Partial support for this work was provided by the National Science Foundation's Improving Undergraduate STEM Education (IUSE) program under Award No. 1927702. Any opinions, findings, and conclusions or recommendations expressed in this material are those of the author(s) and do not necessarily reflect the views of the National Science Foundation.
Dr. Mack’s holistic approach to STEM reform is grounded in a strategic vision that foregrounds inclusion as an immutable factor for achieving excellence in undergraduate STEM education. She also completed a brief stint as Executive Secretary for the NSF Committee on Equal Opportunities in Science and Engineering, which is the Congressionally mandated advisory body that supports efforts related to broadening the participation of underrepresented groups in the STEM disciplines.
Linda Suskie is an internationally recognized consultant, writer, speaker, and educator on a broad variety of higher education assessment and accreditation topics. Her latest book is Five Dimensions of Quality: A Common Sense Guide to Accreditation and Accountability, with a foreword by Stan Ikenberry. Her previous book, Assessing Student Learning: A Common Sense Guide, is one of the top-selling books on assessment in higher education.
Dr. Talitha Washington is a tenured Associate Professor of Mathematics at Howard University. She is currently a Program Officer at the National Science Foundation in the Division of Undergraduate Education. She is interested in the applications of differential equations to problems in biology and engineering, as well as the development of nonstandard finite difference schemes to numerically solve dynamical systems.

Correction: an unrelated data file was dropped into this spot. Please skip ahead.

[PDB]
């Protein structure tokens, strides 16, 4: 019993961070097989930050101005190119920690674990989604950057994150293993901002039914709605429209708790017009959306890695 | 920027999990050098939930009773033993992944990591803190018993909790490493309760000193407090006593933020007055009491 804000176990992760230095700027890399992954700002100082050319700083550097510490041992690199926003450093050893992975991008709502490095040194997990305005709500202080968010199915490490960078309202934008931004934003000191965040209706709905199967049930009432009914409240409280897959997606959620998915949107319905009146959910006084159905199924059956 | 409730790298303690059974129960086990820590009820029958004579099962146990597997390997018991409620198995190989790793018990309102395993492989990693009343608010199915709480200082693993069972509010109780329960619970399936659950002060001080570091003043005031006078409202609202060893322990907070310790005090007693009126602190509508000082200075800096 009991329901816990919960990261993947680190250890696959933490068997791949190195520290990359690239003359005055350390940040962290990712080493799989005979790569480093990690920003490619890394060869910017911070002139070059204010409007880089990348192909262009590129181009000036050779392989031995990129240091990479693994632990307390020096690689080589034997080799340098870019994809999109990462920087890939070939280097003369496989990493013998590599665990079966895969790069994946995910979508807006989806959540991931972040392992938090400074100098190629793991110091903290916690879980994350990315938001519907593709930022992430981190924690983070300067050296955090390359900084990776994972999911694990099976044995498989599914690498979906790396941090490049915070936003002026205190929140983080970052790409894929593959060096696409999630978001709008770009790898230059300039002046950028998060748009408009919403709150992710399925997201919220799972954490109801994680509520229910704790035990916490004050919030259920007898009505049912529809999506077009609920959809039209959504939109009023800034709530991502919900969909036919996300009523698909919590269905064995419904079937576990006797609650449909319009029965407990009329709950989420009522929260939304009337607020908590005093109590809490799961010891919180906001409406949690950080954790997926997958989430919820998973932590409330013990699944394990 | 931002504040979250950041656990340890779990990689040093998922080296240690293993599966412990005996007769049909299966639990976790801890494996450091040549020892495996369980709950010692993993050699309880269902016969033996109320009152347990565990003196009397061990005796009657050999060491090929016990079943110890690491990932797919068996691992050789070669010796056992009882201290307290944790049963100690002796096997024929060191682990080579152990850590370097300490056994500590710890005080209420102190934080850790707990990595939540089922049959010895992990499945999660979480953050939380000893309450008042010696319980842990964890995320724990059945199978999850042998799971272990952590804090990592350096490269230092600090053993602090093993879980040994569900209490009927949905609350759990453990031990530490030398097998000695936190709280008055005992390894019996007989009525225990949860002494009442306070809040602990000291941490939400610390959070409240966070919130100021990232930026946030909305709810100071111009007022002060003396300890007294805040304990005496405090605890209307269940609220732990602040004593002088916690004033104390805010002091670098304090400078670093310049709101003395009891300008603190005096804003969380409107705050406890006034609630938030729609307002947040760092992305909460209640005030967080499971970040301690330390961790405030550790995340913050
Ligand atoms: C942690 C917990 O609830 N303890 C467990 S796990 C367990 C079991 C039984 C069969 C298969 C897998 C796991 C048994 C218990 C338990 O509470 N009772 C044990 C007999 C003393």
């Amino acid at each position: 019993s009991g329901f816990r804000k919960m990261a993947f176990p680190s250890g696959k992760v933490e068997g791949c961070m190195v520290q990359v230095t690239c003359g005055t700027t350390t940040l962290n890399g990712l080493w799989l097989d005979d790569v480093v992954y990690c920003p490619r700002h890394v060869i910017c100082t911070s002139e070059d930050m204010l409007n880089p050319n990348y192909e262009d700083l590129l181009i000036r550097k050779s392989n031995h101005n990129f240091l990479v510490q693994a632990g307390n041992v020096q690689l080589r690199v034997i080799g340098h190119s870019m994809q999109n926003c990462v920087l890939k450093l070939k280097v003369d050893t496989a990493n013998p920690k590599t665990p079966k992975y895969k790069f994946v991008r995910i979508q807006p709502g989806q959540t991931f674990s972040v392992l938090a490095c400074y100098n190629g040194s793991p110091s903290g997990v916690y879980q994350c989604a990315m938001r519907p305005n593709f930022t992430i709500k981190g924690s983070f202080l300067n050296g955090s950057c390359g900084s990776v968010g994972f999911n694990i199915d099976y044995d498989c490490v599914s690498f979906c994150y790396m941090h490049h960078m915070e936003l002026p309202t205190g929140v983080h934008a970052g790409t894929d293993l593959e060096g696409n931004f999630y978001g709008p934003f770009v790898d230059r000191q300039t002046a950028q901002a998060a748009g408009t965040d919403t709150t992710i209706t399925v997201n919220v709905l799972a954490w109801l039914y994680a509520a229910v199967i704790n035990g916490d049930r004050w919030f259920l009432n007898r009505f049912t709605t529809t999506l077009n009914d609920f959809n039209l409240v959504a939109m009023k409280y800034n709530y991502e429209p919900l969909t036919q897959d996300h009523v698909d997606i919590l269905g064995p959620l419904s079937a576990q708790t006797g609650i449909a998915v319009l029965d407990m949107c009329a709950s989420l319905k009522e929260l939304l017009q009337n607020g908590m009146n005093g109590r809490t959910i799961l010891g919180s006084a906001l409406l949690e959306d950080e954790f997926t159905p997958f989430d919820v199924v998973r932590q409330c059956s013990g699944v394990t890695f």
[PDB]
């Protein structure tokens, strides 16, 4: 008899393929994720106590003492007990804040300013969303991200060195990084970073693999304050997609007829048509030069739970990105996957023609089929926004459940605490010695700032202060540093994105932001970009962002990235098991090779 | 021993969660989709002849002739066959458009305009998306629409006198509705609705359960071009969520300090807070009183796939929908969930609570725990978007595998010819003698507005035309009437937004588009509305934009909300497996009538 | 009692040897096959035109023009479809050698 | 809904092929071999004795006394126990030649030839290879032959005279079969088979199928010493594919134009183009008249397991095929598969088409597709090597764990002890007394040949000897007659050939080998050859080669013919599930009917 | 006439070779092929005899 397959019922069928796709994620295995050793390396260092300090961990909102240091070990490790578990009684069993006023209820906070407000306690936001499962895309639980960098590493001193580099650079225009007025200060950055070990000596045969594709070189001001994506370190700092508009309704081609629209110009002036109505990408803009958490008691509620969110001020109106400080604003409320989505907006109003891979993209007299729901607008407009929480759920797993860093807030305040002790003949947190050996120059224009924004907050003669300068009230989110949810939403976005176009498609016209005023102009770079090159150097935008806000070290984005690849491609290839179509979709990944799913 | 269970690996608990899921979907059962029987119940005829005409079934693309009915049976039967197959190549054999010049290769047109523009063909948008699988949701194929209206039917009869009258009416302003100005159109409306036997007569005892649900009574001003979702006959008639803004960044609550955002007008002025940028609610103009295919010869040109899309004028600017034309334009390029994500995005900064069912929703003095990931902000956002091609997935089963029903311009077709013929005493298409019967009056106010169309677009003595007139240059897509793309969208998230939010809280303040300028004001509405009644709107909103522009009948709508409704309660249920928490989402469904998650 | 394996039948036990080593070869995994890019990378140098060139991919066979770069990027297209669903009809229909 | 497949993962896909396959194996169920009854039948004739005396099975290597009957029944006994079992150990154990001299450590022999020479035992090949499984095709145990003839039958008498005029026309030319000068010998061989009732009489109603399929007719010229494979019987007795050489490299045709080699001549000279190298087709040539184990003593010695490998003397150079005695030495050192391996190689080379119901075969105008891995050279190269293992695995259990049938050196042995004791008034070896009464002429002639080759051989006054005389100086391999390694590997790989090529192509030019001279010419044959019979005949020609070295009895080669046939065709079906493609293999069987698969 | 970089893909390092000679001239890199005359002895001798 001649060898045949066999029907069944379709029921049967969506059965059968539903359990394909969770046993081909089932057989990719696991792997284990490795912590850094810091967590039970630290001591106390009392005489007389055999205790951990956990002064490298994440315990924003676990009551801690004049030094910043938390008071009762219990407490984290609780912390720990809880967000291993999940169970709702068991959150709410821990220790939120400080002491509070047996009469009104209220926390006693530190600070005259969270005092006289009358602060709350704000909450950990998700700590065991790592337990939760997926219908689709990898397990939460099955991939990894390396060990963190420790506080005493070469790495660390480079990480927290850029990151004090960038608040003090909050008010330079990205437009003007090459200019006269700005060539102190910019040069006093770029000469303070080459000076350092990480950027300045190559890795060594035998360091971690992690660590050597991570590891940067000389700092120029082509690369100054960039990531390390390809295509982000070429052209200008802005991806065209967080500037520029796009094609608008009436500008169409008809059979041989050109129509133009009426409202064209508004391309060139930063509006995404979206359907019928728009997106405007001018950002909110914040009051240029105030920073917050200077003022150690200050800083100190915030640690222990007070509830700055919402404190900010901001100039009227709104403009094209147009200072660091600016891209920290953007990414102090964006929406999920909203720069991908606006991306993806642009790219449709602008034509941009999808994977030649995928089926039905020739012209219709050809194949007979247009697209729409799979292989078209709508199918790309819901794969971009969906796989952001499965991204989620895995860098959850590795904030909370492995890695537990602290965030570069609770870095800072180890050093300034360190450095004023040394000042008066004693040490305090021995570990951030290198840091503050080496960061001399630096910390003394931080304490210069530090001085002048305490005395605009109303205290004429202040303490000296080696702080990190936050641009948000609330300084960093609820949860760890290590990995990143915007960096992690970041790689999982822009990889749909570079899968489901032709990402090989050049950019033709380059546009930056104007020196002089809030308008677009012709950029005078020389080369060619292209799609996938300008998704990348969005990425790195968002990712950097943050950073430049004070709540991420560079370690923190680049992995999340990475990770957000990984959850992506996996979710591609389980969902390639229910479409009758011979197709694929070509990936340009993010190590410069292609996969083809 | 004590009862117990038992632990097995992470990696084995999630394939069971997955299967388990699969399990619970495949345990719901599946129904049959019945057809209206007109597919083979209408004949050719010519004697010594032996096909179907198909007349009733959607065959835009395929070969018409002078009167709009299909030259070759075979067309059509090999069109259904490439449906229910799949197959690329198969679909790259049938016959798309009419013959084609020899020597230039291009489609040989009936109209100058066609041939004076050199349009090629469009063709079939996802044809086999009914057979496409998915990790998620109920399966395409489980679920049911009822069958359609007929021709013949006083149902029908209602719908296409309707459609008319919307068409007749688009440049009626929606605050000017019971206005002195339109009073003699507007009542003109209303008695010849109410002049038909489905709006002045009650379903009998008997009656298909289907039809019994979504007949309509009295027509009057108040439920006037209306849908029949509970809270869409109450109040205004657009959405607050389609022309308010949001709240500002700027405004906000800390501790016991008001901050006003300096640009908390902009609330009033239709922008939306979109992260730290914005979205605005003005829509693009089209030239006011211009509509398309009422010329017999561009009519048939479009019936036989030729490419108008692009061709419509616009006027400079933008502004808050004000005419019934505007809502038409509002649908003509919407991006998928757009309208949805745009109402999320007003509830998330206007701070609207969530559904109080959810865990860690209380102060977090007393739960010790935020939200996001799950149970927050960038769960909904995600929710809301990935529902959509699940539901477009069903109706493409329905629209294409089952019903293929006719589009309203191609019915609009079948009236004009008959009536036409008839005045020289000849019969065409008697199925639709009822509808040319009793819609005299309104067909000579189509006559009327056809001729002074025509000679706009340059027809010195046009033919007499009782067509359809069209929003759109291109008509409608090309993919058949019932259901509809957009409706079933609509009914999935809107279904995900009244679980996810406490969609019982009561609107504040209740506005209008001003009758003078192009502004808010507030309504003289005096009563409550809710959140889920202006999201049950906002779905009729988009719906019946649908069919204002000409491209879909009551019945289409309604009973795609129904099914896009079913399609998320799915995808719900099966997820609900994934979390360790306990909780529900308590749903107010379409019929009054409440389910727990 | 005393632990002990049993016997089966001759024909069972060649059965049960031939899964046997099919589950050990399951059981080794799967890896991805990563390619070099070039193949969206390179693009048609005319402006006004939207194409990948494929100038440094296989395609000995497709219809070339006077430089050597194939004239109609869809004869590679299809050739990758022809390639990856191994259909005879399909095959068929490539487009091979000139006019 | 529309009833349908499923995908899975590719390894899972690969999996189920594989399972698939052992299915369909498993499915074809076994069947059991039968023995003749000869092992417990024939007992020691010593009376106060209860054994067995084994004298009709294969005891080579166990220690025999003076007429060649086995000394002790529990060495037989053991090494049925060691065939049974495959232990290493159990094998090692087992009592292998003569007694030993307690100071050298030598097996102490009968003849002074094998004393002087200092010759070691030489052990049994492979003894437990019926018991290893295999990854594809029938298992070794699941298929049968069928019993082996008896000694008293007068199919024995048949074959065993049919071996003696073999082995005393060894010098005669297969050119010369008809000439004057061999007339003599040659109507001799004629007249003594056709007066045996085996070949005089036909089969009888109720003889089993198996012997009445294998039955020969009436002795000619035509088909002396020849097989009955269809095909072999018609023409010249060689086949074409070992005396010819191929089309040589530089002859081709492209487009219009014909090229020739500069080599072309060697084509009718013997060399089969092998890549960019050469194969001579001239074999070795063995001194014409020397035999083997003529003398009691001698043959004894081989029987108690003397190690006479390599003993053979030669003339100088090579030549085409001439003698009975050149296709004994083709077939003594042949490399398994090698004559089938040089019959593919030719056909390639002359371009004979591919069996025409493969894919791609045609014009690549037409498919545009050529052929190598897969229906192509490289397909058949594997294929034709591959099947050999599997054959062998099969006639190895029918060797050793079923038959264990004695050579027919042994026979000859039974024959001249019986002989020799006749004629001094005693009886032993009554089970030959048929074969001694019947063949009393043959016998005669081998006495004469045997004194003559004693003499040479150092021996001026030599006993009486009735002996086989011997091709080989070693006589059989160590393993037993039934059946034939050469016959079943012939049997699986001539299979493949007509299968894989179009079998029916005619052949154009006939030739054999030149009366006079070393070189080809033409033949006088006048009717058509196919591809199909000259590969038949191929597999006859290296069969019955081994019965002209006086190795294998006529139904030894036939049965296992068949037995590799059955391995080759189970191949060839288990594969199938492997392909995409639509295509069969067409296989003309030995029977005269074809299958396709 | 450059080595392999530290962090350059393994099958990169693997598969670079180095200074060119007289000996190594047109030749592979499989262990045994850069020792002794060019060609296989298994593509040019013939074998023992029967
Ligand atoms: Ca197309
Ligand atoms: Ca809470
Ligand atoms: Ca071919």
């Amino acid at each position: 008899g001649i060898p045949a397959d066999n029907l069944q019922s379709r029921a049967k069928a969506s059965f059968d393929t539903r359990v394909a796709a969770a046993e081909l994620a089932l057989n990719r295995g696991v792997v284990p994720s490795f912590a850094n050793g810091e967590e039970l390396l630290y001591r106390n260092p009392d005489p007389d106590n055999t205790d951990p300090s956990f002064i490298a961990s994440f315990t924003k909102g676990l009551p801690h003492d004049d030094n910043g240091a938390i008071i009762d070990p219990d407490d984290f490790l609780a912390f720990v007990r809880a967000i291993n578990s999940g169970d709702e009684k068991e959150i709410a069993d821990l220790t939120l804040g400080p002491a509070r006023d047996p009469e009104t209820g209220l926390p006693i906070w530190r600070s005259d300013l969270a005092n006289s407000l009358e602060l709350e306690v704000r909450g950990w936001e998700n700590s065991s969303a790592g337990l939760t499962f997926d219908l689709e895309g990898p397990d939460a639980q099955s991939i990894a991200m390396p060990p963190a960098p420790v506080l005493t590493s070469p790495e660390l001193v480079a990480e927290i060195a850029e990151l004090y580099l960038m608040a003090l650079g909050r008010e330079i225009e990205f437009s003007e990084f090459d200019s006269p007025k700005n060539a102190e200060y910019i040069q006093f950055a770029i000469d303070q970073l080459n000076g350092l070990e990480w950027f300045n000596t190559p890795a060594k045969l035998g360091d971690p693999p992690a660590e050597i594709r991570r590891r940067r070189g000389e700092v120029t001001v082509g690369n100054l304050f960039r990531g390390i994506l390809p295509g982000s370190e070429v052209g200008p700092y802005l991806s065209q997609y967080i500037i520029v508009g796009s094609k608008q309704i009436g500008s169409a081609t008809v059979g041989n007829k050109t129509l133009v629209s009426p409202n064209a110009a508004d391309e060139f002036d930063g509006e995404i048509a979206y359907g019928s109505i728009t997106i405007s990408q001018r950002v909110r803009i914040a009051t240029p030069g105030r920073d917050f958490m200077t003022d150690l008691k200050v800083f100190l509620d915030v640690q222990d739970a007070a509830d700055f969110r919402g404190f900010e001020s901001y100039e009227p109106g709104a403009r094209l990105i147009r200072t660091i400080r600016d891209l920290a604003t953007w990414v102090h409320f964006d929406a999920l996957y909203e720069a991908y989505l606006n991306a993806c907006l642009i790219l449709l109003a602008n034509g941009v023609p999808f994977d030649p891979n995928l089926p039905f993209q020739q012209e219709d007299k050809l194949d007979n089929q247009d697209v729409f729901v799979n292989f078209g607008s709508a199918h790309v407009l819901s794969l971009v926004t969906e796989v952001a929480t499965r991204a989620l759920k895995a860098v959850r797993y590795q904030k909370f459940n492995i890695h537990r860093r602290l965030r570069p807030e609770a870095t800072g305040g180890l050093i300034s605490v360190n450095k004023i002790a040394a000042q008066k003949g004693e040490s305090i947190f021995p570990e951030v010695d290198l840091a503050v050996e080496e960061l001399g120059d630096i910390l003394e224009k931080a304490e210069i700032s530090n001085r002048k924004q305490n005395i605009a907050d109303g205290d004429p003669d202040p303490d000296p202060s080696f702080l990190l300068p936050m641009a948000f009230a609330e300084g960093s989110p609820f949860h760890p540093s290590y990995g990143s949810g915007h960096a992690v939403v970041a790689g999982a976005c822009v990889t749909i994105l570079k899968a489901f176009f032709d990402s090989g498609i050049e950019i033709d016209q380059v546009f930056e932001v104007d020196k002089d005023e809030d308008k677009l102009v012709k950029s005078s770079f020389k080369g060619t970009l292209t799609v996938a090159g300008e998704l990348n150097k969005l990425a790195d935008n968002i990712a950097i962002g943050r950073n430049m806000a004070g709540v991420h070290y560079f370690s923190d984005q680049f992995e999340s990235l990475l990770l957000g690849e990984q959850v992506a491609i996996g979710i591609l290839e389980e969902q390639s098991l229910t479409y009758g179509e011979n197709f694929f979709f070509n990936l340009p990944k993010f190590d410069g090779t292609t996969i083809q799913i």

Vicki Magley is a Professor in the Department of Psychological Sciences at the University of Connecticut. The main focus of her research combines both organizational and feminist perspectives in the study of workplace sexual harassment and incivility. Most recently, she was one of the research experts on the National Academies of Sciences consensus study on sexual harassment in academia.
Dr. Pérez is Senior Vice President for Organizational Culture, Inclusion and Equity at Simmons University. Prior to joining Simmons University, Dr. Pérez was the chief evaluation and learning officer at the Gordon and Betty Moore Foundation. For twenty years, Dr. Pérez worked in philanthropy to strengthen measurement, evaluation and learning, design the structures and processes to support the integration of measurement and evaluation processes with program design, adaptive management and continuous learning.